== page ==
Thursday, March 17, 2011

Zombies and Teenagers

Remember how this is my Internet notebook? Ha! It don't always make for good reading. Well here are my notes:

So I've been thinking about how I'm going to make this TV series. I even picked up a copy of Crafty TV Writing (Crafty Screenwriting is one of my favorite screenplay books). And I've been watching a lot of Buffy on Hulu.

That should be enough, right?

So I'm thinking the two natural elements that provide instant drama.
Teenagers and zombies.
Making a story with teenagers in it means that any amount of drama can happen. Teenagers specialize in the stuff. The fascist zoo that is High School is prime breeding ground for drama. Going from child to adult is really really emotionally rough. It would be rough even without the hormonal catastrophe that's being a teenager.
How does Buffy not turn into a soap opera? There's plenty o'drama, interpersonal relationships, but... it goes somewhere. And that's what I like. The seasons each lead up to killing a "big bad" and each season explores more about Buffy and her friends. And her friends are fascinating. You want to hang out with them.
And not only do you care about their problems, their problems are going somewhere. This is something that drives me nuts about soap operas -- the actors don't even know if they're lying in a scene because they don't know what direction they're going in.
I'm also thinking about the movie Brick which set it's noir environment in a modern California high school and it just made so much sense. Emotionally that was just right.
My series will be more like X Files I think. More "monster of the week". But the through-line must be as put together as Buffy, which is pretty much the model of TV shows that have 7 real seasons. The story in X Files wasn't all that awesome. But seeing Mulder and Scully fight supernatural crime was pretty awesome.

The other thing is that I don't want to do all this work myself. I want a writer's room.

And lastly it seems to me that 44 or so minutes of TV show is just a wrong amount of time for a show. I also think that 22 episodes a season are too many. Law & Order does a nice save on the 44-minute timeline. They do two different shows. One is a bit longer than 20 minutes -- that's the police procedural part. The next one happens in the last third where the show becomes a courtroom drama.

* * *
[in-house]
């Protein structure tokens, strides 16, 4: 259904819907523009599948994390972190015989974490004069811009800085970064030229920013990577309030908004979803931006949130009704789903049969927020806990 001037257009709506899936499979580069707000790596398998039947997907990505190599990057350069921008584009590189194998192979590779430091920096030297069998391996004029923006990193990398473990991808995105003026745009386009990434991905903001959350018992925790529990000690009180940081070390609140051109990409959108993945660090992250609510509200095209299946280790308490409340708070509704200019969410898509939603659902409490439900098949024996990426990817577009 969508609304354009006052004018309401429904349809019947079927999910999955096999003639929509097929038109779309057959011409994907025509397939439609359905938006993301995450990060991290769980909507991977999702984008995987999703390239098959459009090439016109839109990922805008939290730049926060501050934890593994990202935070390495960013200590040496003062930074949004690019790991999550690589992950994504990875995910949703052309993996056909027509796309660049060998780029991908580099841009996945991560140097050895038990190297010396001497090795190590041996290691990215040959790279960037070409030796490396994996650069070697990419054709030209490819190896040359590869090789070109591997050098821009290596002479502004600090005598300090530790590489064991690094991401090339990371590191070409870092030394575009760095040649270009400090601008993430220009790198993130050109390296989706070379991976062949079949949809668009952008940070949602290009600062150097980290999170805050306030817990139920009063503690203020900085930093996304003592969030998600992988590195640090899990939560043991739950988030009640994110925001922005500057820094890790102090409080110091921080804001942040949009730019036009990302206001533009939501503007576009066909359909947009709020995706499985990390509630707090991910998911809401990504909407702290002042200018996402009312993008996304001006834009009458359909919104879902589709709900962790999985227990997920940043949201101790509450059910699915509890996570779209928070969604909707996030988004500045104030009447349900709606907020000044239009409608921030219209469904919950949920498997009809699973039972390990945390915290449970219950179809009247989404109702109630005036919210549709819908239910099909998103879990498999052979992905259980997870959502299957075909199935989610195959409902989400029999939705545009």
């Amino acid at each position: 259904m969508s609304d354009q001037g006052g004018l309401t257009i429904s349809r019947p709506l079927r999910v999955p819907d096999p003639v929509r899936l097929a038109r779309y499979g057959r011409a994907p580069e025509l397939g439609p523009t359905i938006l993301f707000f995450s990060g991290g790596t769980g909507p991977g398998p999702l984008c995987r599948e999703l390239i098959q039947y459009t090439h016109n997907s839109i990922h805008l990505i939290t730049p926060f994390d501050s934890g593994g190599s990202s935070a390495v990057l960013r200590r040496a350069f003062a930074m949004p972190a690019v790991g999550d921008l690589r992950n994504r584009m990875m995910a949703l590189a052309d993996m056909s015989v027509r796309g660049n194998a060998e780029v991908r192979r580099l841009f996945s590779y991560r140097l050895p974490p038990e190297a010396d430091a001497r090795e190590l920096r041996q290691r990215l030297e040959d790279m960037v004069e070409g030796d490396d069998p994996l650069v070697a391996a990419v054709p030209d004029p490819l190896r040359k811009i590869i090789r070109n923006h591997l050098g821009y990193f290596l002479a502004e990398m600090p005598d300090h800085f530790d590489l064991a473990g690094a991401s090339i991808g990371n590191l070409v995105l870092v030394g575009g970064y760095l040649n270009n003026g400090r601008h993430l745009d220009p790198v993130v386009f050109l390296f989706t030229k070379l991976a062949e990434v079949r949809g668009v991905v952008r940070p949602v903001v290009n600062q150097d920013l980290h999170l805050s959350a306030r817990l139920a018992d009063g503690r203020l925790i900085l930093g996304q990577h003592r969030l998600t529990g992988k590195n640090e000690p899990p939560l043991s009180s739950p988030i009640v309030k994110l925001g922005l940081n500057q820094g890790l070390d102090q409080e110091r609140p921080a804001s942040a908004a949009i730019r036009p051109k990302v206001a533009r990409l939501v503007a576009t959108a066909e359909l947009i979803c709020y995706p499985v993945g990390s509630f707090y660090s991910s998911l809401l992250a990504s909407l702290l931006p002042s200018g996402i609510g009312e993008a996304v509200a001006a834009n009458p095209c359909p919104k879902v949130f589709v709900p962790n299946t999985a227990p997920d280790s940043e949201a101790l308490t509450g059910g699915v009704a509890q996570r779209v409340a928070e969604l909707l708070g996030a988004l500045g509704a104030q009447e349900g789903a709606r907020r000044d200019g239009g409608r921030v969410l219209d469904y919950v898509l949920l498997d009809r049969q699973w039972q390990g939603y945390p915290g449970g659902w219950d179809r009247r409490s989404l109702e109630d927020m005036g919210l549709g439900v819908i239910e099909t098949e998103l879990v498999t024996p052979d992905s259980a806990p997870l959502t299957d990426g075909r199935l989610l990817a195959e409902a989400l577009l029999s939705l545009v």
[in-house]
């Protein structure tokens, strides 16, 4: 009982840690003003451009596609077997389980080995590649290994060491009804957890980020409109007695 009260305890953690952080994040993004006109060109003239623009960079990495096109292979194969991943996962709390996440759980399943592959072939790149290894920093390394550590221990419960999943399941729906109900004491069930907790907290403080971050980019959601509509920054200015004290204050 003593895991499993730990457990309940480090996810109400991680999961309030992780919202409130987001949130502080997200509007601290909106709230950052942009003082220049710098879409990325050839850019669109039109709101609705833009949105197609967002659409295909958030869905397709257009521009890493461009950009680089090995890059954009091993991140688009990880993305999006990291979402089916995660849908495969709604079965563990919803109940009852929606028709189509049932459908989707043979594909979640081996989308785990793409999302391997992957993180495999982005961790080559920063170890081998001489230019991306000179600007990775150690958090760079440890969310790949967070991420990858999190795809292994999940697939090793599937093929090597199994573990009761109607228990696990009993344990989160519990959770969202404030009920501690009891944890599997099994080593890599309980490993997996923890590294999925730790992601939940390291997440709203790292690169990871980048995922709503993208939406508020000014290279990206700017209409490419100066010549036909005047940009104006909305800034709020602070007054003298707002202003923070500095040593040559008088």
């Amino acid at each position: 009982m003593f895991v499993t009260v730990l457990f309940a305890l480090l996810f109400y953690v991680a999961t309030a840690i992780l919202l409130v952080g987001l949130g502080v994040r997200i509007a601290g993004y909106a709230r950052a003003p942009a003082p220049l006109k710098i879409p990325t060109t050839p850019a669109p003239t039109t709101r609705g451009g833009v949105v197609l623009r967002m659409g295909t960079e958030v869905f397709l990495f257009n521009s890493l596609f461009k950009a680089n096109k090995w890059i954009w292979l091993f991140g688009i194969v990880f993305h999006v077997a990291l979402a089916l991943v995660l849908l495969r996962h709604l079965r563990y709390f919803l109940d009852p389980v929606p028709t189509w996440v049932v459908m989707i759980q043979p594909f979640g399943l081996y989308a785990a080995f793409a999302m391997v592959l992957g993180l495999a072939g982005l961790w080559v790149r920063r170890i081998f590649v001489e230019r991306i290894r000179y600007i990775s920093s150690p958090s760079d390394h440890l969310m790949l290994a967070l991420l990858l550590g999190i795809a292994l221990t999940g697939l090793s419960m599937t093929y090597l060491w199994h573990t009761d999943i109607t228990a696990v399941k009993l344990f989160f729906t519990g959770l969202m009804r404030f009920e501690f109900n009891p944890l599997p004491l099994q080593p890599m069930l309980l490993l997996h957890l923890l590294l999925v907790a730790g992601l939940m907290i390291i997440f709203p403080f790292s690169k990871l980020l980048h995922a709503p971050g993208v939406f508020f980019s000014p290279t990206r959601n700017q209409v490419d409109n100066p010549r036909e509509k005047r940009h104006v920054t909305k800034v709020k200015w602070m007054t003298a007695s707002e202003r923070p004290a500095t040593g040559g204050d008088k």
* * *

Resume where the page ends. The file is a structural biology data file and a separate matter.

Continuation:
And there are some Buffy and X-Files episodes which just aren't very good. And even in the middling ones you can tell they're juicing for time. And that just doesn't happen in Law & Order. But also L&O shows are completely self-contained, they can be shown in any order.

So the teenager device with Buffy works great. And so does the overall arc of the show. There are enough characters to keep up a 44-minute show (although 22 episodes a season is just too much.)

Ephraim Hoffman, Vampire Hunter
Ephraim O'Connor, Vampire Hunter
Zombies make for instant drama. You can add zombies to any story and instantly the stakes are higher. You can make a zombie tale inside of almost any other genre. And no, I'm not talking about Pride and Prejudice and Zombies.
Gotta say I agree with this article. Being the smallest of the micro-studios, and actually being faced with the same problems albeit on a vastly smaller scale, I have a lot of sympathy for the big studios and the way they make their decisions.
I heard from... er... a source -- that even NuImage gets complaints from buyers about using the same stars in their movies over and over. Good grief, if they get complaints, what about us?


Lindsay Stewart said...

Hey Drew, very interested in this idea. So I'll play some devil's advocate. Zombies are a weak foe to hang a teen protagonist TV series on for the simple reason that they are mindless. Buffy worked so well because the through-line villains, the vampires, were intelligent and had individual agency and a sense of culture. They were part of something larger but still self directed. Zombies just want braaaaanes. They're a symptom of the story but they never drive the story, there always needs to be an external force or cause to set them in motion.

I really dig the idea of a monster of the week angle with a larger arc. But it needs to be a fresh angle. My pitch, a group of kids thrown together in a decaying city where the dark forces have been able to bubble up and take root by bonding with the lawless culture of the gangs. I'd also like to see something supernatural that isn't religious. Why the hell should a vampire fear a cross, what if the vampire's an atheist?

The protagonist needs an element of darkness, a gang leader who's been ousted for being unwilling to side with monsters. Buffy was a fallen cheerleader forced by circumstance to hang with the nerds. You need that tension in your ensemble and the conflict within your lead. The other thing you'll face in a zombie-centric piece is a direct comparison to Walking Dead, especially in the area of effects make-up. If you can't beat that level it's a fools game to play.


Andrew Bellware said...

Ha! See? I don't make any sense on my internet notebook. ;-)

My TV show idea is neither a teenager nor a zombie idea. It's the two things I'm not doing.

Atheist vampires are good.

Vampire-hunting cowboys who are partnered with vampires is the way I'm going though.

See? I'm still not being coherent.

Lindsay Stewart said...

And note how I failed to click through to the actual idea you're promoting. Damn. I don't make any sense on your internet notebook either. D'oh!

Andrew Bellware said...

It's this blog all by itself that doesn't make any sense.
That being said, I like your idea. The notion that the kids have to take care of themselves, that there's no adult supervision, is very interesting.
Of course, in most tales like this the first step is to kill the parents.